You are ready to buy a new home. Now it is time to obtain a mortgage. Sadly, many people still believe common mortgage myths, and doing so hurts them in the long run. The following are eight common myths to be aware of and the truth behind them.
Don’t Shop Around
This is a myth that many people fall for and pay more than is necessary as a result. When it comes to your credit score, multiple inquiries from lenders only count as one inquiry if they occur within a 30-day period. This is true for new mortgages, refinancing, and more. It may be wise to refinance your housing loans with Dollarback Mortgage rather than obtaining a new loan once you see the low rates offered.
You Can’t Have Debt and Buy a Home
Although lenders do look at your debt load when compared to your total income, they allow debt. It’s unrealistic for lenders to expect people have no debt. What they look for before approving a borrower is the borrower’s income-to-debt ratio. They typically prefer a borrower’s debt load to be 36 percent or less of the total income.
The Down Payment Is All That You Pay Up Front
Borrowers often neglect to factor in closing costs when determining what expenses must be paid when buying a home. These fees typically run anywhere from one to two percent of the total sale price of the home. The borrower and seller may split these costs, the seller may pay them all, or the borrower may be responsible for these costs.
Perfect Credit is Required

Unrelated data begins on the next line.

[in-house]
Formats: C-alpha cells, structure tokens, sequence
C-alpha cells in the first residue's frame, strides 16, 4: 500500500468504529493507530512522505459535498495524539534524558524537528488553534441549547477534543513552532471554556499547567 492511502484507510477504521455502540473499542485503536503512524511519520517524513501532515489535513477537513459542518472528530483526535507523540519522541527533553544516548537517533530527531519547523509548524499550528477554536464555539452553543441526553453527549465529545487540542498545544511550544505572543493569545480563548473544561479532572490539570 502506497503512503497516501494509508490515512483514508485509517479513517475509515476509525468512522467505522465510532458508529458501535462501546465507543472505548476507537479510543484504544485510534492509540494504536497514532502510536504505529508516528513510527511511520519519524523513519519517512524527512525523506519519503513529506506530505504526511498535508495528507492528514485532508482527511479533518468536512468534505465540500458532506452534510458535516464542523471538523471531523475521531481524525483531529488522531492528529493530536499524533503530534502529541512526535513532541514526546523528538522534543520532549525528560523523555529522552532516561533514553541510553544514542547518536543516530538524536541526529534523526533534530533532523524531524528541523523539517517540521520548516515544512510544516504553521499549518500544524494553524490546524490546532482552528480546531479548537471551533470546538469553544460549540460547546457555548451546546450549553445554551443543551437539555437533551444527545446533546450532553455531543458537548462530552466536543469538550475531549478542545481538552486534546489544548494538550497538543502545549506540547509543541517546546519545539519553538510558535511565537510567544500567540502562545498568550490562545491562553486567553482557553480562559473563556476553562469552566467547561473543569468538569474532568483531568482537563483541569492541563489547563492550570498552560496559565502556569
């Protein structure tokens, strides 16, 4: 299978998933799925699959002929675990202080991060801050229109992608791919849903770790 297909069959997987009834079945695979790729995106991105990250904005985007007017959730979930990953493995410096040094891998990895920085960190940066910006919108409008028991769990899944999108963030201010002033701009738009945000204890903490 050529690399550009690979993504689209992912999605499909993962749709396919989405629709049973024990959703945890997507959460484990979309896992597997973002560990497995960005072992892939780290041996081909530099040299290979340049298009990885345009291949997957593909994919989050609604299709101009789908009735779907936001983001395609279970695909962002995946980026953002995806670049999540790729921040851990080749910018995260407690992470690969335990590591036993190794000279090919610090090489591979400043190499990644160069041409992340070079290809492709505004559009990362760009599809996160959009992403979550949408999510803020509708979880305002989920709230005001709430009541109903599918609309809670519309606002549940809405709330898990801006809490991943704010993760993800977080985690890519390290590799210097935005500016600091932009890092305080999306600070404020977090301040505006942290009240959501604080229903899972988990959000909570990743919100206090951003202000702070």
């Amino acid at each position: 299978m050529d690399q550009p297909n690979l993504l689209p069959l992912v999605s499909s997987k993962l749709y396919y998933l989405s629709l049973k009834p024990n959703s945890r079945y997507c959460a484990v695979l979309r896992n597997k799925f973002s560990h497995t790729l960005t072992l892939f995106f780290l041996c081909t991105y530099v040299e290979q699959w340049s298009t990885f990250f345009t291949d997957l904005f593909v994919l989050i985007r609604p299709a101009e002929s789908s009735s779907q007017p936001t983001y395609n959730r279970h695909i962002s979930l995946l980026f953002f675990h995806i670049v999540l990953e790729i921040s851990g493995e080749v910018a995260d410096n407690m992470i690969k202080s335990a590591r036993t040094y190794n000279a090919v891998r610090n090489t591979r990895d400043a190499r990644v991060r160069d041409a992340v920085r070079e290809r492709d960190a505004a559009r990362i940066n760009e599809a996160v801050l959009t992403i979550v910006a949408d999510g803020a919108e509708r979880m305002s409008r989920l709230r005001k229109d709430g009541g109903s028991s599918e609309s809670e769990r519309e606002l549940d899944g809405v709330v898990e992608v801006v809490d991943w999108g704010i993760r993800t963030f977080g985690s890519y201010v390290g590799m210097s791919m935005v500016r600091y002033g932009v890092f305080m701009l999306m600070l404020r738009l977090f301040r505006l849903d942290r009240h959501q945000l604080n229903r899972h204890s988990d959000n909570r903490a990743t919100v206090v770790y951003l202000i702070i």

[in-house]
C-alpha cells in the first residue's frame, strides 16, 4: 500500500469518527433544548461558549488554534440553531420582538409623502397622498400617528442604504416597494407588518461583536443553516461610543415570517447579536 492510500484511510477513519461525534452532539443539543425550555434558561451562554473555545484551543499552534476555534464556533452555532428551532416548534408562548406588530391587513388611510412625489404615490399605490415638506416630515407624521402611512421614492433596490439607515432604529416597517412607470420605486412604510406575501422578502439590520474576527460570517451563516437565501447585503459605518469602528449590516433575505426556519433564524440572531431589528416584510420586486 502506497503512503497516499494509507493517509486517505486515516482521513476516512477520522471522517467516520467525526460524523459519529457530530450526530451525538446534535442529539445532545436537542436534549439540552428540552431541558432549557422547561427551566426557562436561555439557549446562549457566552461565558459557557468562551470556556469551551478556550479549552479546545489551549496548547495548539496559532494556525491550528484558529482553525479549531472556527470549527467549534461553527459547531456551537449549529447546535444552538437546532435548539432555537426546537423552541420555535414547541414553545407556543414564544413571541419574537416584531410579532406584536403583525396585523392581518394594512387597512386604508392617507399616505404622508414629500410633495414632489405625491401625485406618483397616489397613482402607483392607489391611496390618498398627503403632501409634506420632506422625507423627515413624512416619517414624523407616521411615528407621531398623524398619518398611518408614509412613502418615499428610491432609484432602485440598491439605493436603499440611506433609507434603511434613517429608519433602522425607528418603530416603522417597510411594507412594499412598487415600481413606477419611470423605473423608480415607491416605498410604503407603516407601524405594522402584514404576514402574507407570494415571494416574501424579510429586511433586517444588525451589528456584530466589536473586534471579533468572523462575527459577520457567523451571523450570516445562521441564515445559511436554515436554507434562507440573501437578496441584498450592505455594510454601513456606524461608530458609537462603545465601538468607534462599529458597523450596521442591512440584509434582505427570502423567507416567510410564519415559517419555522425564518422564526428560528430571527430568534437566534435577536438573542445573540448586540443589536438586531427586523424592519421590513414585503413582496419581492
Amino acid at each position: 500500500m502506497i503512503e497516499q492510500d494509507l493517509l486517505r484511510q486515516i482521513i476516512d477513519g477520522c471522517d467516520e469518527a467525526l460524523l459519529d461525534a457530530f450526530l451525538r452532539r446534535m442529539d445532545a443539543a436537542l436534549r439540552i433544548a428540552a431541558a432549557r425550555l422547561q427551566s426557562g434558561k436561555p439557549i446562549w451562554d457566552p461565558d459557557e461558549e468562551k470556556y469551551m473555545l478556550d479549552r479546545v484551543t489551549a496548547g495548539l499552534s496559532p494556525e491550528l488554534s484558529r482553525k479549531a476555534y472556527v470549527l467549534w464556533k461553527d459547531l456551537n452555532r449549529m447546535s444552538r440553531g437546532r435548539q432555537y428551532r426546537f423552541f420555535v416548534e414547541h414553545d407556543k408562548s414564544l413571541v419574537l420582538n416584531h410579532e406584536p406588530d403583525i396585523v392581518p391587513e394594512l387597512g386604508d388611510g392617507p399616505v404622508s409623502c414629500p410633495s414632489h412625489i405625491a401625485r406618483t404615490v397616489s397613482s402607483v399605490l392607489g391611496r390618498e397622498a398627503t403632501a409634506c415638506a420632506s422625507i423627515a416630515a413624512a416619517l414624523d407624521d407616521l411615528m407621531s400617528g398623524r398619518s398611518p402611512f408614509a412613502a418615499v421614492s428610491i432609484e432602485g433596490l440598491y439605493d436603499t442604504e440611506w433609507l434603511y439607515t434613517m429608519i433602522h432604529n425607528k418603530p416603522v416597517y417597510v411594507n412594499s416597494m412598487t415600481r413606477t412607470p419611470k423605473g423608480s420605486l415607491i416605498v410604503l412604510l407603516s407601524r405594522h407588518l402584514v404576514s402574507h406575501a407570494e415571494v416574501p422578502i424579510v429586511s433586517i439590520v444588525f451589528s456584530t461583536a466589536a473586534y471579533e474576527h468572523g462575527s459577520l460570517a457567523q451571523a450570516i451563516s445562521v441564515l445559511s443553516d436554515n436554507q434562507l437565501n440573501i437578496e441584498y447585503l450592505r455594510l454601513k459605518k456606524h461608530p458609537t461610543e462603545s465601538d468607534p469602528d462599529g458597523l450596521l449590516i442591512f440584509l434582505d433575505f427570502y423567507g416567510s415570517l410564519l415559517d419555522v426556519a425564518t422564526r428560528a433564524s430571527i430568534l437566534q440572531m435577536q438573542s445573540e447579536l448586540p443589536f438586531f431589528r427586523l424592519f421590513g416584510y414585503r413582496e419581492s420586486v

Individuals who believe they won’t qualify for a mortgage are often surprised to learn that excellent or perfect credit isn’t required. In fact, a FICO score of 580 may be enough to obtain a loan. It never hurts to shop around to see which lender offers the best deal based on your current credit score.
A 20 Percent Payment is Required
In the past, lenders required a 20 percent down payment. This is no longer the case. For example, FHA loans usually require only 3.5 percent down. Ask the lender how much will be required when shopping around, as this could affect which company you choose to obtain the mortgage from.
Being Pre-Approved Means You Have to Use That Lender
There is no need to use a lender that pre-approved you when the time comes to get a mortgage. Now is the time to shop around. Those who do so find they can save a great deal of money by comparing lenders.
A 30-Year Fixed-Rate Mortgage is the Best Option
Although the 30-year fixed-rate mortgage remains the most popular, other options are available. For instance, someone who is buying a home but will move in a few years might find a mortgage offering a super-low rate is better for their needs. Talk with different lenders to determine the available options to see which one is right for you.
Gifts Can’t Be Used for the Down Payment
As long as the borrower can document the source of the gift, the down payment can be provided by a third party as a gift. Furthermore, grants from non-profit organizations or other sources can be used. In fact, 20 percent of home buyers use a gift for the down payment on their new home. Become knowledgeable in home mortgages before you obtain a loan for a new residence. The more you know, the easier it becomes to find the right financing for your needs. As this is one of the biggest purchases you will make in your lifetime, spend as much time as is needed to ensure the best outcome. It’s too important not to put in this extra effort.